When Ines Santizo was a young girl her mother woke her up on the middle of the night and told her to get out of the house: Her stepfather was coming home in a drunk and violent state. Before Ines could escape, her stepfather kicked her in the face and broke her nose. “My mother thought I was going to die, there was so much blood,” Ines said. “I swore right then that I would never allow a man to treat me like that again.” Read the rest of this entry »
Posts Tagged ‘women’s rights’
Here at Oxfam we are following Secretary of State Hillary Clinton’s tour of Africa closely. She seems to be tackling some of the tough issues: political violence in Kenya and democratic reforms and government accountability in Angola (which just became the largest oil producer in Africa, with an economic growth rate of 18 percent). Nor is Secretary Clinton is shying away from one of the continent’s worst crises: widespread gender violence in eastern Congo, where 600 civilians have been killed and thousands of others have been raped since January. For those who are following the situation, Marcel Stoessel, Oxfam’s director in the Democratic Republic of Congo, blogged about his first-hand experience in Congo. Colleagues here at Oxfam America shot a short video about gender violence in Congo that includes some striking testimonial from Congolese women.
Tomorrow is the 60th anniversary of the Geneva Conventions, so the fact that the conflict in DR Congo is in the news seems fitting. It’s been 60 years since we set out to ensure that civilians would be protected from violence. If you want to know why the Geneva Conventions are still relevant today, think about life in the Congo—especially for women and girls.
We are just hearing some good news this week from our program officer Michael Chimedza in Maputo that Mozambique’s parliament has passed a bill on domestic violence. This is a significant milestone for women in that it now allows police and prosecutors to act directly against perpetrators of domestic violence against women and children as a “public crime” or criminal matter. This is significant: the police no longer have to wait for a victim to file a formal complaint to take action. Read the rest of this entry »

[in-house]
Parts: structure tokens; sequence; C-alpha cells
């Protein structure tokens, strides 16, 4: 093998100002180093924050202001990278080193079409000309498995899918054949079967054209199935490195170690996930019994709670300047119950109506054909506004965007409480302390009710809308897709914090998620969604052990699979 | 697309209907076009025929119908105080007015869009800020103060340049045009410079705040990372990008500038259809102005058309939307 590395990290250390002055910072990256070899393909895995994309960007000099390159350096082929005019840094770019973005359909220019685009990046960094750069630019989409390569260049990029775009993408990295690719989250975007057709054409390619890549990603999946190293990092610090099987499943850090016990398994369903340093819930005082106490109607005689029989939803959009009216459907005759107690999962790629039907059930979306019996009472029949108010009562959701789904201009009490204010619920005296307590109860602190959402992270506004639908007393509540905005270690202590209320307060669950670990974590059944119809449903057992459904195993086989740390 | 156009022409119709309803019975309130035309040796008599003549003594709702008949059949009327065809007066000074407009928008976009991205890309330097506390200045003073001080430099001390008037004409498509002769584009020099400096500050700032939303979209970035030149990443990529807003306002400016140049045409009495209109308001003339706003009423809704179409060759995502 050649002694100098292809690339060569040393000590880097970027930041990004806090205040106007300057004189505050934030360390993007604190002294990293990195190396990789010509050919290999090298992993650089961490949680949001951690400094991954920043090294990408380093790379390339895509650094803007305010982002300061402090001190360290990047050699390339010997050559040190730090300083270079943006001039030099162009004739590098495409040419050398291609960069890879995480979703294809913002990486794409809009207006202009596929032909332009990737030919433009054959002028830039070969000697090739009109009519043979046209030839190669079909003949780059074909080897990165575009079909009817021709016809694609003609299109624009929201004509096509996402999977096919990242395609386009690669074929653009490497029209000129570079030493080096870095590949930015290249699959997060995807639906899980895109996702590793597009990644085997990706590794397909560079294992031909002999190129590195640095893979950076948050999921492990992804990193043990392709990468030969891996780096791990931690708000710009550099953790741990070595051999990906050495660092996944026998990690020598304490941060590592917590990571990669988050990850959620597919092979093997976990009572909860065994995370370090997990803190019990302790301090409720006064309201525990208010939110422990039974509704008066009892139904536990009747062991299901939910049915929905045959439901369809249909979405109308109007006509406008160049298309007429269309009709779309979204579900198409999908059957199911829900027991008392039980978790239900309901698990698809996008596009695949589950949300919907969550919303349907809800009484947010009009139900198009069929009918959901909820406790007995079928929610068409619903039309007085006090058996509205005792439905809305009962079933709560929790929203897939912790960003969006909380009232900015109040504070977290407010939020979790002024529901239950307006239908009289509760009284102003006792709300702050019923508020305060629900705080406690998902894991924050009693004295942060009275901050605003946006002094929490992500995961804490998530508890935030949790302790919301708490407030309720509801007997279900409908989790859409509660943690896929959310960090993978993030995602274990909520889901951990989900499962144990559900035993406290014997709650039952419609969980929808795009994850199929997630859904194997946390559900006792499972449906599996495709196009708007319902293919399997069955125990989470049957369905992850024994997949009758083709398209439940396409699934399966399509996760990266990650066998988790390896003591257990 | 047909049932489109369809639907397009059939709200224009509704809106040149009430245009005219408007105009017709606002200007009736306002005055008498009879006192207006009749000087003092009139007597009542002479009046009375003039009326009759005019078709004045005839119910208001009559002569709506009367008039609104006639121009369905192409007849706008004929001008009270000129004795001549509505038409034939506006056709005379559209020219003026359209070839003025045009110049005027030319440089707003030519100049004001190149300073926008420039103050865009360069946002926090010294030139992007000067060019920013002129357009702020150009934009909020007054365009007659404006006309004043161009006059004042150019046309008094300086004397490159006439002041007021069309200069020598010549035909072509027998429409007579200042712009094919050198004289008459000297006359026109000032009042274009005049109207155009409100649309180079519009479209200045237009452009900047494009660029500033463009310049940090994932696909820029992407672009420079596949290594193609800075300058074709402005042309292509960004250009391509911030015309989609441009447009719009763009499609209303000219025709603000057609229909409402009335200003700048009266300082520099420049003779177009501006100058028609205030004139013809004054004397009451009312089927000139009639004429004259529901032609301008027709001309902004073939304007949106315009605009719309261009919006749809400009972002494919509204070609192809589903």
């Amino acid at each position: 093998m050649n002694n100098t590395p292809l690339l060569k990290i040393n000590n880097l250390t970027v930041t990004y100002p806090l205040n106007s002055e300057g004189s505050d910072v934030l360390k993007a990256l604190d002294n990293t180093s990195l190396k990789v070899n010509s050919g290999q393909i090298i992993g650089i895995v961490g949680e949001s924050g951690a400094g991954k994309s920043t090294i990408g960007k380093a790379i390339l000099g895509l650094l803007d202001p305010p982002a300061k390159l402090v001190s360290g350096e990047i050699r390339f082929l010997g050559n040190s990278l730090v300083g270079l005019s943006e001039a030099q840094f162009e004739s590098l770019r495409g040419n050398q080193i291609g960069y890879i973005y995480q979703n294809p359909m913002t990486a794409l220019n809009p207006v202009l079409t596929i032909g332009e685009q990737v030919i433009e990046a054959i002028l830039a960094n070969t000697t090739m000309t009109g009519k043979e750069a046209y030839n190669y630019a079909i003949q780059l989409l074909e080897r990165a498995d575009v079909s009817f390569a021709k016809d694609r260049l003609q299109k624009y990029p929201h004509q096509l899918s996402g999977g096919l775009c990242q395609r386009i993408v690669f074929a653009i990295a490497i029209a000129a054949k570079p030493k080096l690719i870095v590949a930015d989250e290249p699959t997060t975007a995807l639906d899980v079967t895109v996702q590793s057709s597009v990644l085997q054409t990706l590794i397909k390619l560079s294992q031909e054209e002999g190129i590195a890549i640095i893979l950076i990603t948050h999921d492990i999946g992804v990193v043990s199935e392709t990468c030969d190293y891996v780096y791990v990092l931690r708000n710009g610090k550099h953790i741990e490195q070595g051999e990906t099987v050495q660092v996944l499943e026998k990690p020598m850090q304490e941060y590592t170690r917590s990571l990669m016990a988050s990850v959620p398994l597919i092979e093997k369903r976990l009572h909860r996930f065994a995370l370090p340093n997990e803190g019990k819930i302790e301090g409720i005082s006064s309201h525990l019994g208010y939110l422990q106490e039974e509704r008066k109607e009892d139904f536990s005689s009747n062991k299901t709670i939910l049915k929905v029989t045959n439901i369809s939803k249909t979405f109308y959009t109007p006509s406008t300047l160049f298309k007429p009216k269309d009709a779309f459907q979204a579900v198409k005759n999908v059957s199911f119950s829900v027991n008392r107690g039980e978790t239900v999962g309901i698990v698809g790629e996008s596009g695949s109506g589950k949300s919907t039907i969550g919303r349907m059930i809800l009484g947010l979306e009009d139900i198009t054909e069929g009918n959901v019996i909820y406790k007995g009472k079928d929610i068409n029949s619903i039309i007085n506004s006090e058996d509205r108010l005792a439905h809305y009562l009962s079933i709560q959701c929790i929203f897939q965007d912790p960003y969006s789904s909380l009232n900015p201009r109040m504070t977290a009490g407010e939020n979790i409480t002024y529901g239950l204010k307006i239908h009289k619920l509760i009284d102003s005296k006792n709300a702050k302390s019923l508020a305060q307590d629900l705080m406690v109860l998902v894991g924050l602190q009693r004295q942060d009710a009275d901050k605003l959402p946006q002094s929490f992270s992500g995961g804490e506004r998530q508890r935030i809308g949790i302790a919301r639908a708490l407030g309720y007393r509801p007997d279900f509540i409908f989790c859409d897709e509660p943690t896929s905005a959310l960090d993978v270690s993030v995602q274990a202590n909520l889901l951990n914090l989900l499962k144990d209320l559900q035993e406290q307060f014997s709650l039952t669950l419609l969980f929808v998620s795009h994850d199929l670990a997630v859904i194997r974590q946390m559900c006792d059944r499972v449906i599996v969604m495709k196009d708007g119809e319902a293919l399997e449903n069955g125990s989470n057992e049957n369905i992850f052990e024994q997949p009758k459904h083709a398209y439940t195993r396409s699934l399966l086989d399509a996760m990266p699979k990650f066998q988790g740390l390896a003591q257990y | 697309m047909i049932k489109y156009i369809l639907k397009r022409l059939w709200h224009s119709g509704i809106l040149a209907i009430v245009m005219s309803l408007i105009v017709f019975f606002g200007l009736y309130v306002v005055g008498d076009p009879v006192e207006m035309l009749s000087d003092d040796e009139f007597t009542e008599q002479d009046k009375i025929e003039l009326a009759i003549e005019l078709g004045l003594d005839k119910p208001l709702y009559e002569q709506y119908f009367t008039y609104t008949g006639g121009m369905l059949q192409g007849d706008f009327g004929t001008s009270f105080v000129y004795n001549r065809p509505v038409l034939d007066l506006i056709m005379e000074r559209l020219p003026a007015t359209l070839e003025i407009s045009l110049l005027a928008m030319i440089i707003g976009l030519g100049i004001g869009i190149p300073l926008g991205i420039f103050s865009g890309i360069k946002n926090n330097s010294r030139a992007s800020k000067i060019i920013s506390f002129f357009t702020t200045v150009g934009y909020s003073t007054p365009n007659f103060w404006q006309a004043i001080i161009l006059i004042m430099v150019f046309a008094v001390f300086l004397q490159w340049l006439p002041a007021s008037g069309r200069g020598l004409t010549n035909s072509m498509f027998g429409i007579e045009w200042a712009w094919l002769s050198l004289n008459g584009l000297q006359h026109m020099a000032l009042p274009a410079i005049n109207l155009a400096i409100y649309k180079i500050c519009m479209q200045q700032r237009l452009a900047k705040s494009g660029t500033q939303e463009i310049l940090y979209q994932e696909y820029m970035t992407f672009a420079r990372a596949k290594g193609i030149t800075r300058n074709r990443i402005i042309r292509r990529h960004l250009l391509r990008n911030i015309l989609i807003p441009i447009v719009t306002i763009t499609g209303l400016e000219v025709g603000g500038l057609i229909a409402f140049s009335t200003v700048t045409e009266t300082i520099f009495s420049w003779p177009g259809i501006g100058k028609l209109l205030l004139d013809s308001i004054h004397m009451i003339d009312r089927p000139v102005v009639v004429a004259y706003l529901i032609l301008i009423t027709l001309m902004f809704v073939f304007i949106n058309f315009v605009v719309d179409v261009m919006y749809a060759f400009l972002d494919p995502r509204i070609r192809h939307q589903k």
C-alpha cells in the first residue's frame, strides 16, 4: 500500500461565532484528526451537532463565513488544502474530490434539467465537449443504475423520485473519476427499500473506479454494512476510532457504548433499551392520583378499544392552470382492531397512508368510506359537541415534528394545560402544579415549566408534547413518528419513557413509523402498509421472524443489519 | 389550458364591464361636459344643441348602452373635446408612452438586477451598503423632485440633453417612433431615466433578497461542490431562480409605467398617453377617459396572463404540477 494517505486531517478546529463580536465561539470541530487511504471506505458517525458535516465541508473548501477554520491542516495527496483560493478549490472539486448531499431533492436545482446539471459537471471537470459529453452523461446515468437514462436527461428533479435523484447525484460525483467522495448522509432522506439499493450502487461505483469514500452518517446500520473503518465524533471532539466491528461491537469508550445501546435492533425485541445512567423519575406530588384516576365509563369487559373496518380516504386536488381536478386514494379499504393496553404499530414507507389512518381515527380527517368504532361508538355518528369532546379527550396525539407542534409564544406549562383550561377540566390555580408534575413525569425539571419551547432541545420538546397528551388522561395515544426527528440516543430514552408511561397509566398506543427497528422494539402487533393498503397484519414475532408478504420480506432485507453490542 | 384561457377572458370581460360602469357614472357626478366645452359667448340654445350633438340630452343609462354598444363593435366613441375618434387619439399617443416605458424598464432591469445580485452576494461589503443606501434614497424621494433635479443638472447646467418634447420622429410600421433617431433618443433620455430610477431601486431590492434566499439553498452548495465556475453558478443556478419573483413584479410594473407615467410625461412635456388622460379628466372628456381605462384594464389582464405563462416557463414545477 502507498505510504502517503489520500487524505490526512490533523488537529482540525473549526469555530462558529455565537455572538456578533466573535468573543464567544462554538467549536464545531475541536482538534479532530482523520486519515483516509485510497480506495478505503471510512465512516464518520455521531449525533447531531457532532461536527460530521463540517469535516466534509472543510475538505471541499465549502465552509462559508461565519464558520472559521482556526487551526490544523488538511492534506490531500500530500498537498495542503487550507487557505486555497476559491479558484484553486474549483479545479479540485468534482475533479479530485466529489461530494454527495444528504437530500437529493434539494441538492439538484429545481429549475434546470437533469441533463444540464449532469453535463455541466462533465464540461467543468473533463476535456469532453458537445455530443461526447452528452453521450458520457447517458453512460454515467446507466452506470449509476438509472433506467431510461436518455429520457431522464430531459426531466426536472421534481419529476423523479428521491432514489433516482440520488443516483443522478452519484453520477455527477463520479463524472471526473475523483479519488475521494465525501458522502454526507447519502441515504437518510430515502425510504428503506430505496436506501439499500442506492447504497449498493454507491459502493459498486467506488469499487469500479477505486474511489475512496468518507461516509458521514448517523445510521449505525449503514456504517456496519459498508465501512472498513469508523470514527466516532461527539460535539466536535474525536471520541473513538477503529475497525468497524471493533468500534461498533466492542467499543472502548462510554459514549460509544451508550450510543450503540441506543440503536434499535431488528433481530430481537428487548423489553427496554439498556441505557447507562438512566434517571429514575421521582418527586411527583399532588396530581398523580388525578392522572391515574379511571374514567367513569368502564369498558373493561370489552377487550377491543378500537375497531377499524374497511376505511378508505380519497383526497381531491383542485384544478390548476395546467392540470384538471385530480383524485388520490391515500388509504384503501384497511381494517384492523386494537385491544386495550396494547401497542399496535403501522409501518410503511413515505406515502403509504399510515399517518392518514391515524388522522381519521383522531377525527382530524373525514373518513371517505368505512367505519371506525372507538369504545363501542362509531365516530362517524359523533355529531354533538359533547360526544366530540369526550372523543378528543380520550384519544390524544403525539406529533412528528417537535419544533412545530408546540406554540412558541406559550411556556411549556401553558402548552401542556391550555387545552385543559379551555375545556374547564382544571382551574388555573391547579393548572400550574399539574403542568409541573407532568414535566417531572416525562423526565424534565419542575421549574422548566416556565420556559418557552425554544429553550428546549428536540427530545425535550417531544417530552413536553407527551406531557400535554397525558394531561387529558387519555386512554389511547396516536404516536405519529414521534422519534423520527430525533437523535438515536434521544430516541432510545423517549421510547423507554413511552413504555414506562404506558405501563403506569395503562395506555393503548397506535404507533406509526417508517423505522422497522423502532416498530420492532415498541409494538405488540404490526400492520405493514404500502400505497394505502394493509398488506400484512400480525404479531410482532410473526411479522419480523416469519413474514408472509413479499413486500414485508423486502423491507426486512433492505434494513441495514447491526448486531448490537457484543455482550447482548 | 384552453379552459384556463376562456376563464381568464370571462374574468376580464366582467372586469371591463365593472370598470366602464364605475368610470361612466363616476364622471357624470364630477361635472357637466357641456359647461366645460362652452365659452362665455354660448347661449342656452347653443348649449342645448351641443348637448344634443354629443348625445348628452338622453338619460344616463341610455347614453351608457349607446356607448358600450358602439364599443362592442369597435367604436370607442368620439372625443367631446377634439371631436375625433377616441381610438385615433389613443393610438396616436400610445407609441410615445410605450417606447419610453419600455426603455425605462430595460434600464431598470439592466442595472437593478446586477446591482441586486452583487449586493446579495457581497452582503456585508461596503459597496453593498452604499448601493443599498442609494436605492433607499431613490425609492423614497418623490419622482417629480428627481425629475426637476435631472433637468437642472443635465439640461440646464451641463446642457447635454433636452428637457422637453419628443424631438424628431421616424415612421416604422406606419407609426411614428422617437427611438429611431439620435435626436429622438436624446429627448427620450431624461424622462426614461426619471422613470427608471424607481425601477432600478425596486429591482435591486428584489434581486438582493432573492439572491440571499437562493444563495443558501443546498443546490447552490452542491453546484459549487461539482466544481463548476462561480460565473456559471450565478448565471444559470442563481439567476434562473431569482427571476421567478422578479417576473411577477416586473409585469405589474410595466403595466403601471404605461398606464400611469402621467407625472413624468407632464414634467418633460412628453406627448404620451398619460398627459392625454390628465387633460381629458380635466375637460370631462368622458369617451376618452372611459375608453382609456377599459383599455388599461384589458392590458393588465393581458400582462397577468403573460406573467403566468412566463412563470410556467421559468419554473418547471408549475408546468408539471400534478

Lilly Ledbetter sued her employer Goodyear 11 years ago because she found out she was not being paid as well as men in the same positions. But the Supreme Court threw out the case because she did not file it within six months of when the discrimination had occurred.
I just saw her on television standing next to President Obama when he signed the Lilly Ledbetter Fair Pay Restoration Act, which according to this story in the Washington Post will “[expand] the time frame in which workers can sue for discrimination they have experienced based on gender, race, national origin or religion.” Read the rest of this entry »
Two years ago, I visited a charismatic woman known as Mama Grace in Soweto. She ran a South African community organization that serves meals to children in her cinder-block garage-turned cafeteria. She led us in a prayer before lunch and everyone bowed their heads—except me. I was watching Mama Grace pray. After we all said “Amen,” Mama Grace pointed at me and said “That one was looking at me and not praying!”
Busted. Read the rest of this entry »
When you read about the rate of infection of HIV in South Africa, the numbers are hard to comprehend. It is the country with the most people in the world living with HIV and AIDS: nearly 5.5 million of the country’s total population of 48 million. In some parts of the country one in five is infected. Read the rest of this entry »